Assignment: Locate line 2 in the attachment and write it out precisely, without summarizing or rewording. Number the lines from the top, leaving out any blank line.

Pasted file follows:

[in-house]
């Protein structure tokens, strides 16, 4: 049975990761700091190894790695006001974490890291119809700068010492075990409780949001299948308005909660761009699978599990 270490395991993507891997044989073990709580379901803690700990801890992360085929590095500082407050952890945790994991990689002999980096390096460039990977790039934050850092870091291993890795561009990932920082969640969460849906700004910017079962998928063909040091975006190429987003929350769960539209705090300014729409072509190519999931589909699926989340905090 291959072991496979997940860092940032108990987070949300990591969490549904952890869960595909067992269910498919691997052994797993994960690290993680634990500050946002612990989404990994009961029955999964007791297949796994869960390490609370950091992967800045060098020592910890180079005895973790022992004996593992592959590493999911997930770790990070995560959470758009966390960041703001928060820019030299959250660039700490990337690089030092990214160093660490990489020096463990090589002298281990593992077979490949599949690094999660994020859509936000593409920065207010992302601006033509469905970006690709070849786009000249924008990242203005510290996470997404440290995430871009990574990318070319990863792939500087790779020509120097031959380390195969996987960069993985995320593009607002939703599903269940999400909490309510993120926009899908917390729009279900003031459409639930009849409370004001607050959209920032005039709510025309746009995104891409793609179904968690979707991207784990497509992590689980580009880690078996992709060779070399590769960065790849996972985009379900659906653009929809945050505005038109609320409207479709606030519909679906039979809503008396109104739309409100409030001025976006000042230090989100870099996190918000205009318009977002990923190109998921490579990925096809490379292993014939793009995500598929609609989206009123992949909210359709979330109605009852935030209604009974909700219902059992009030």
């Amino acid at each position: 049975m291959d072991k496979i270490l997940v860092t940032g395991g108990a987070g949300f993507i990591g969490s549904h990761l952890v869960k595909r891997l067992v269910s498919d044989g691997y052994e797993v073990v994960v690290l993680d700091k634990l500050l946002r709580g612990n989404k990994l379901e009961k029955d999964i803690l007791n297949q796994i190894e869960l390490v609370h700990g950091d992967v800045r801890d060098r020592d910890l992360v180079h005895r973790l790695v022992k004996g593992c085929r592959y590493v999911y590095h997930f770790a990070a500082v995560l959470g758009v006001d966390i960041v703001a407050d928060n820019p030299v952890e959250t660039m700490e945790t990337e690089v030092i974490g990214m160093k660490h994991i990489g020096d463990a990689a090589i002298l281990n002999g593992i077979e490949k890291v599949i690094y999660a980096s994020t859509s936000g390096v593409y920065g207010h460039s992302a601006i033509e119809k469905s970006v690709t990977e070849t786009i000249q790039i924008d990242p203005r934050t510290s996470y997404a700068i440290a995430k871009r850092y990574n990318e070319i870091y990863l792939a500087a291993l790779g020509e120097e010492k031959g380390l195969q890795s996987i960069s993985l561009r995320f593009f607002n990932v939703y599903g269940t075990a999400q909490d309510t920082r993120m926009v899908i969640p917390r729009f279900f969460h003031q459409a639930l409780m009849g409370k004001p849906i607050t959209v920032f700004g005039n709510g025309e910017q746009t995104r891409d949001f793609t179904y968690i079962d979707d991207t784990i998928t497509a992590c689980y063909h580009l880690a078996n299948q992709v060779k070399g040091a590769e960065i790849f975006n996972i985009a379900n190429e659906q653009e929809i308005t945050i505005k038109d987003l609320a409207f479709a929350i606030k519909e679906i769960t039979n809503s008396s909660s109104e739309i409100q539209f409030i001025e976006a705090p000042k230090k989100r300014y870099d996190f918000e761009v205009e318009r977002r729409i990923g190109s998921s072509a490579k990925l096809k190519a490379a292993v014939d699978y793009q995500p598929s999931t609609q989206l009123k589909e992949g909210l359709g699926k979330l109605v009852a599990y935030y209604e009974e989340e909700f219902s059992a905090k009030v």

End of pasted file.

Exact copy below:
């Protein structure tokens, strides 16, 4: 049975990761700091190894790695006001974490890291119809700068010492075990409780949001299948308005909660761009699978599990 270490395991993507891997044989073990709580379901803690700990801890992360085929590095500082407050952890945790994991990689002999980096390096460039990977790039934050850092870091291993890795561009990932920082969640969460849906700004910017079962998928063909040091975006190429987003929350769960539209705090300014729409072509190519999931589909699926989340905090 291959072991496979997940860092940032108990987070949300990591969490549904952890869960595909067992269910498919691997052994797993994960690290993680634990500050946002612990989404990994009961029955999964007791297949796994869960390490609370950091992967800045060098020592910890180079005895973790022992004996593992592959590493999911997930770790990070995560959470758009966390960041703001928060820019030299959250660039700490990337690089030092990214160093660490990489020096463990090589002298281990593992077979490949599949690094999660994020859509936000593409920065207010992302601006033509469905970006690709070849786009000249924008990242203005510290996470997404440290995430871009990574990318070319990863792939500087790779020509120097031959380390195969996987960069993985995320593009607002939703599903269940999400909490309510993120926009899908917390729009279900003031459409639930009849409370004001607050959209920032005039709510025309746009995104891409793609179904968690979707991207784990497509992590689980580009880690078996992709060779070399590769960065790849996972985009379900659906653009929809945050505005038109609320409207479709606030519909679906039979809503008396109104739309409100409030001025976006000042230090989100870099996190918000205009318009977002990923190109998921490579990925096809490379292993014939793009995500598929609609989206009123992949909210359709979330109605009852935030209604009974909700219902059992009030």